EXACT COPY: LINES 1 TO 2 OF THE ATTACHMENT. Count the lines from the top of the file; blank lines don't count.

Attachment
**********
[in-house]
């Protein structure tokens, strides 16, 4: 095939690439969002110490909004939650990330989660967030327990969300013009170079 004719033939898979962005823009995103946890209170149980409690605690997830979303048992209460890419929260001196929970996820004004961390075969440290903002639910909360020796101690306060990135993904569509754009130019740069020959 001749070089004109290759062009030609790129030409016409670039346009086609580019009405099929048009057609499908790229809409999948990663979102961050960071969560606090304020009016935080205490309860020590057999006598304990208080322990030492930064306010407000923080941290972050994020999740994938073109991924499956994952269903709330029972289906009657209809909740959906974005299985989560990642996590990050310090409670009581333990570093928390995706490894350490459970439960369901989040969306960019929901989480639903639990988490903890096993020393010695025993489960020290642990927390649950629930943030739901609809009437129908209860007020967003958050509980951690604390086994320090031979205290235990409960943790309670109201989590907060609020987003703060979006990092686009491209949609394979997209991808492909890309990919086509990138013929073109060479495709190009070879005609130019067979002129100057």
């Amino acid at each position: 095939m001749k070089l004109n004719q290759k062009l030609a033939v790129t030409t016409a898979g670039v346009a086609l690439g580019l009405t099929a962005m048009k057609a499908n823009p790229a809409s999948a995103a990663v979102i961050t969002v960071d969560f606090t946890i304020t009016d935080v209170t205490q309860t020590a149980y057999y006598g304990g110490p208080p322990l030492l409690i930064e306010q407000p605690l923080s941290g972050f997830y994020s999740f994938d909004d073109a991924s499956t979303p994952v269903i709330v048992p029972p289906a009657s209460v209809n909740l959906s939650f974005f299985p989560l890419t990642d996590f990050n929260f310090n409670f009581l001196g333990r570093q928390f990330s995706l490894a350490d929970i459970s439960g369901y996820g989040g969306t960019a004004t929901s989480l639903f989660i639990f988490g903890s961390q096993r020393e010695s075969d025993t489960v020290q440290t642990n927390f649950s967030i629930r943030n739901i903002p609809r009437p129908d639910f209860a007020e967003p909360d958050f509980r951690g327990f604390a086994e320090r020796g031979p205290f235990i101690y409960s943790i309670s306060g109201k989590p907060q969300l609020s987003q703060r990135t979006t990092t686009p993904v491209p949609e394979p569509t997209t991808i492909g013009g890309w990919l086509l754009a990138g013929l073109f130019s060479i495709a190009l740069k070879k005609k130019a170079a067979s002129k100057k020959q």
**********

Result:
[in-house]
């Protein structure tokens, strides 16, 4: 095939690439969002110490909004939650990330989660967030327990969300013009170079 004719033939898979962005823009995103946890209170149980409690605690997830979303048992209460890419929260001196929970996820004004961390075969440290903002639910909360020796101690306060990135993904569509754009130019740069020959 001749070089004109290759062009030609790129030409016409670039346009086609580019009405099929048009057609499908790229809409999948990663979102961050960071969560606090304020009016935080205490309860020590057999006598304990208080322990030492930064306010407000923080941290972050994020999740994938073109991924499956994952269903709330029972289906009657209809909740959906974005299985989560990642996590990050310090409670009581333990570093928390995706490894350490459970439960369901989040969306960019929901989480639903639990988490903890096993020393010695025993489960020290642990927390649950629930943030739901609809009437129908209860007020967003958050509980951690604390086994320090031979205290235990409960943790309670109201989590907060609020987003703060979006990092686009491209949609394979997209991808492909890309990919086509990138013929073109060479495709190009070879005609130019067979002129100057």